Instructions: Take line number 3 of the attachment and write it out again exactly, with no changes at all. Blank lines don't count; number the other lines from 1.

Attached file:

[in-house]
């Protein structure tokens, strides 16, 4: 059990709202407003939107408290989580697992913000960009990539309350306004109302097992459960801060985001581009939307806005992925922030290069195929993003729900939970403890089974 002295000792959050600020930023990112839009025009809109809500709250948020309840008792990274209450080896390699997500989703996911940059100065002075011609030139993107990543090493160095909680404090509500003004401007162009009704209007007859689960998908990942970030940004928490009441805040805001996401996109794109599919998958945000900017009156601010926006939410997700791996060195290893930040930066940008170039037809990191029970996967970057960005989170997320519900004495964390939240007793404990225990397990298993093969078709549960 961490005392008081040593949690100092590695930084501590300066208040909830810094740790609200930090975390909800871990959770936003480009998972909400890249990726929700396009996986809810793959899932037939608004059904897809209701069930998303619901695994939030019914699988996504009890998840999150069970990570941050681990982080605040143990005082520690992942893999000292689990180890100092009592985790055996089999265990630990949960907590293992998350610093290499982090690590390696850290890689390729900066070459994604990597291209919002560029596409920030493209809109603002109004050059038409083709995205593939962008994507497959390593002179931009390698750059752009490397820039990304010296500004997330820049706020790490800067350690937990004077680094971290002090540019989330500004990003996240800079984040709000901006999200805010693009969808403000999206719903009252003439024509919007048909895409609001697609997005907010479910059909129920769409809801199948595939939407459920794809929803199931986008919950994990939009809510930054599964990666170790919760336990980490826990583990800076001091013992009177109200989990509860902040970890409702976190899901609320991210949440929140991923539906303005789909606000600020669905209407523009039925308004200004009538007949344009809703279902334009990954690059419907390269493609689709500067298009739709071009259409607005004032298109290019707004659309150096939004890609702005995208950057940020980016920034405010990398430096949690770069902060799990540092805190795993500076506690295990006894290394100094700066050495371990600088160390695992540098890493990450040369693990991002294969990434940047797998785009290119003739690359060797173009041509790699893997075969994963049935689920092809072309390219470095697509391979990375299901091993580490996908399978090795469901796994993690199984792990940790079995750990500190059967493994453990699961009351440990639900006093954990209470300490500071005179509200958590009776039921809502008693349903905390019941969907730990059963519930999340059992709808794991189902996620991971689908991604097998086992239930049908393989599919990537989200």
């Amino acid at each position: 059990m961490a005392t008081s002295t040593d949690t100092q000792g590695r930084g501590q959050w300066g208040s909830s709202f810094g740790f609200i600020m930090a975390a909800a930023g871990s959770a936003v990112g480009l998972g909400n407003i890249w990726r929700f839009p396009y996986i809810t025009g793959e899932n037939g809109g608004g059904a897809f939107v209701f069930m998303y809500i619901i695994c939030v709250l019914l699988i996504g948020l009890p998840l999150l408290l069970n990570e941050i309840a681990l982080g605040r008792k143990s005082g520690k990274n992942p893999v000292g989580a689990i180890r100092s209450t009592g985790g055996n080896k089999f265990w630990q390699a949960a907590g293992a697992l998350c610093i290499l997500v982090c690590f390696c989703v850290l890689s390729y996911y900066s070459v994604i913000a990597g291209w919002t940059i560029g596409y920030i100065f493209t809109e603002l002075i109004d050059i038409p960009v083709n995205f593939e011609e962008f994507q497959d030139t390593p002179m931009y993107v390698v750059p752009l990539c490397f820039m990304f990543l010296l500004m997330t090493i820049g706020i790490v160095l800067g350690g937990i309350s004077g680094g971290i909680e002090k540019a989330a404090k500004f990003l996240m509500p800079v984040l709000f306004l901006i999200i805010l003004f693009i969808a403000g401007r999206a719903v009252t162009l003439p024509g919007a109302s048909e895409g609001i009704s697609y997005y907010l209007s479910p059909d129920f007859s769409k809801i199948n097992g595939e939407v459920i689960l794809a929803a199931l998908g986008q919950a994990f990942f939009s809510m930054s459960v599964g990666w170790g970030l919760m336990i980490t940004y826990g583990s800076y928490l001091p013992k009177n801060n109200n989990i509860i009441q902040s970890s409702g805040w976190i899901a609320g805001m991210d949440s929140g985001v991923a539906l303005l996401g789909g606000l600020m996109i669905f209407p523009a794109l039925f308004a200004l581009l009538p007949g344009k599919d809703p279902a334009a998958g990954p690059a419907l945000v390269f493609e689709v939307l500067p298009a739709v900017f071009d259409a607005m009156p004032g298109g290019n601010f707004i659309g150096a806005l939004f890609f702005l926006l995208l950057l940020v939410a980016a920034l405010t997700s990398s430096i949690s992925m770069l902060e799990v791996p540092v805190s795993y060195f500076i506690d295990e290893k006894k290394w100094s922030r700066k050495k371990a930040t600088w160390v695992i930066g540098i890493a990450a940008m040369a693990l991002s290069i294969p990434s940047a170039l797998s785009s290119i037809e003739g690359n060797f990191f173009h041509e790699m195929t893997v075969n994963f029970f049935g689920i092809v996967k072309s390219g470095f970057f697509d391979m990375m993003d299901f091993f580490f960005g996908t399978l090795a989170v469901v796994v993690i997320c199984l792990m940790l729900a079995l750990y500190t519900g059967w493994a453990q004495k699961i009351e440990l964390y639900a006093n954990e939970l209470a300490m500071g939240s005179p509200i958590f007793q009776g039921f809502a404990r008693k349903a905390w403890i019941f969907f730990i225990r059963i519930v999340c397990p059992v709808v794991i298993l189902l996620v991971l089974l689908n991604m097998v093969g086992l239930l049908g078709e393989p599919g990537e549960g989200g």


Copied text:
């Amino acid at each position: 059990m961490a005392t008081s002295t040593d949690t100092q000792g590695r930084g501590q959050w300066g208040s909830s709202f810094g740790f609200i600020m930090a975390a909800a930023g871990s959770a936003v990112g480009l998972g909400n407003i890249w990726r929700f839009p396009y996986i809810t025009g793959e899932n037939g809109g608004g059904a897809f939107v209701f069930m998303y809500i619901i695994c939030v709250l019914l699988i996504g948020l009890p998840l999150l408290l069970n990570e941050i309840a681990l982080g605040r008792k143990s005082g520690k990274n992942p893999v000292g989580a689990i180890r100092s209450t009592g985790g055996n080896k089999f265990w630990q390699a949960a907590g293992a697992l998350c610093i290499l997500v982090c690590f390696c989703v850290l890689s390729y996911y900066s070459v994604i913000a990597g291209w919002t940059i560029g596409y920030i100065f493209t809109e603002l002075i109004d050059i038409p960009v083709n995205f593939e011609e962008f994507q497959d030139t390593p002179m931009y993107v390698v750059p752009l990539c490397f820039m990304f990543l010296l500004m997330t090493i820049g706020i790490v160095l800067g350690g937990i309350s004077g680094g971290i909680e002090k540019a989330a404090k500004f990003l996240m509500p800079v984040l709000f306004l901006i999200i805010l003004f693009i969808a403000g401007r999206a719903v009252t162009l003439p024509g919007a109302s048909e895409g609001i009704s697609y997005y907010l209007s479910p059909d129920f007859s769409k809801i199948n097992g595939e939407v459920i689960l794809a929803a199931l998908g986008q919950a994990f990942f939009s809510m930054s459960v599964g990666w170790g970030l919760m336990i980490t940004y826990g583990s800076y928490l001091p013992k009177n801060n109200n989990i509860i009441q902040s970890s409702g805040w976190i899901a609320g805001m991210d949440s929140g985001v991923a539906l303005l996401g789909g606000l600020m996109i669905f209407p523009a794109l039925f308004a200004l581009l009538p007949g344009k599919d809703p279902a334009a998958g990954p690059a419907l945000v390269f493609e689709v939307l500067p298009a739709v900017f071009d259409a607005m009156p004032g298109g290019n601010f707004i659309g150096a806005l939004f890609f702005l926006l995208l950057l940020v939410a980016a920034l405010t997700s990398s430096i949690s992925m770069l902060e799990v791996p540092v805190s795993y060195f500076i506690d295990e290893k006894k290394w100094s922030r700066k050495k371990a930040t600088w160390v695992i930066g540098i890493a990450a940008m040369a693990l991002s290069i294969p990434s940047a170039l797998s785009s290119i037809e003739g690359n060797f990191f173009h041509e790699m195929t893997v075969n994963f029970f049935g689920i092809v996967k072309s390219g470095f970057f697509d391979m990375m993003d299901f091993f580490f960005g996908t399978l090795a989170v469901v796994v993690i997320c199984l792990m940790l729900a079995l750990y500190t519900g059967w493994a453990q004495k699961i009351e440990l964390y639900a006093n954990e939970l209470a300490m500071g939240s005179p509200i958590f007793q009776g039921f809502a404990r008693k349903a905390w403890i019941f969907f730990i225990r059963i519930v999340c397990p059992v709808v794991i298993l189902l996620v991971l089974l689908n991604m097998v093969g086992l239930l049908g078709e393989p599919g990537e549960g989200g």